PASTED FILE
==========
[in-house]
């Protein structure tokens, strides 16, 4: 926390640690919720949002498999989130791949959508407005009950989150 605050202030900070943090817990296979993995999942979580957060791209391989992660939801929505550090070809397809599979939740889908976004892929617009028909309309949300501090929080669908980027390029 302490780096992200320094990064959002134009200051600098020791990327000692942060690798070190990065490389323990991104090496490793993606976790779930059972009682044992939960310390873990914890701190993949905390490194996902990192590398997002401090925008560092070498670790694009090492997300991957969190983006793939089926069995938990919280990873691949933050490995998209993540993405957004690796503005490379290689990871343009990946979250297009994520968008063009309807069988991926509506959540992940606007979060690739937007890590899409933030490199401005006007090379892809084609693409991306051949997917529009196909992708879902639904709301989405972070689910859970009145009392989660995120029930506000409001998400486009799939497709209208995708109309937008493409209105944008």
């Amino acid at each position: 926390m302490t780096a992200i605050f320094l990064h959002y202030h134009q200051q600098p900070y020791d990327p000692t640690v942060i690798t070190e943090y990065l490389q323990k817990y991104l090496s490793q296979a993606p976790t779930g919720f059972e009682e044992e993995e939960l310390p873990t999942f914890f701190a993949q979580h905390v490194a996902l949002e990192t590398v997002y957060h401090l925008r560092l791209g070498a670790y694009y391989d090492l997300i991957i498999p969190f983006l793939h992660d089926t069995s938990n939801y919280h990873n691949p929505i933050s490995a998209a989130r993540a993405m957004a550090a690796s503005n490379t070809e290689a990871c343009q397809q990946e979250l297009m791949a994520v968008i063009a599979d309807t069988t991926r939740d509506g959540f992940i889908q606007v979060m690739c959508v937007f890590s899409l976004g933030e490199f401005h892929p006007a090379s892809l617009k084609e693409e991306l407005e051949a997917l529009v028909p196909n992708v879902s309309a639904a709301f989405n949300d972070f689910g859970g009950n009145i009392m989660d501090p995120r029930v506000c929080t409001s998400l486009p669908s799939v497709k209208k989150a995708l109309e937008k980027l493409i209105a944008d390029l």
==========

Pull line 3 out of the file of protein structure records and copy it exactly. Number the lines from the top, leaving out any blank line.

């Amino acid at each position: 926390m302490t780096a992200i605050f320094l990064h959002y202030h134009q200051q600098p900070y020791d990327p000692t640690v942060i690798t070190e943090y990065l490389q323990k817990y991104l090496s490793q296979a993606p976790t779930g919720f059972e009682e044992e993995e939960l310390p873990t999942f914890f701190a993949q979580h905390v490194a996902l949002e990192t590398v997002y957060h401090l925008r560092l791209g070498a670790y694009y391989d090492l997300i991957i498999p969190f983006l793939h992660d089926t069995s938990n939801y919280h990873n691949p929505i933050s490995a998209a989130r993540a993405m957004a550090a690796s503005n490379t070809e290689a990871c343009q397809q990946e979250l297009m791949a994520v968008i063009a599979d309807t069988t991926r939740d509506g959540f992940i889908q606007v979060m690739c959508v937007f890590s899409l976004g933030e490199f401005h892929p006007a090379s892809l617009k084609e693409e991306l407005e051949a997917l529009v028909p196909n992708v879902s309309a639904a709301f989405n949300d972070f689910g859970g009950n009145i009392m989660d501090p995120r029930v506000c929080t409001s998400l486009p669908s799939v497709k209208k989150a995708l109309e937008k980027l493409i209105a944008d390029l």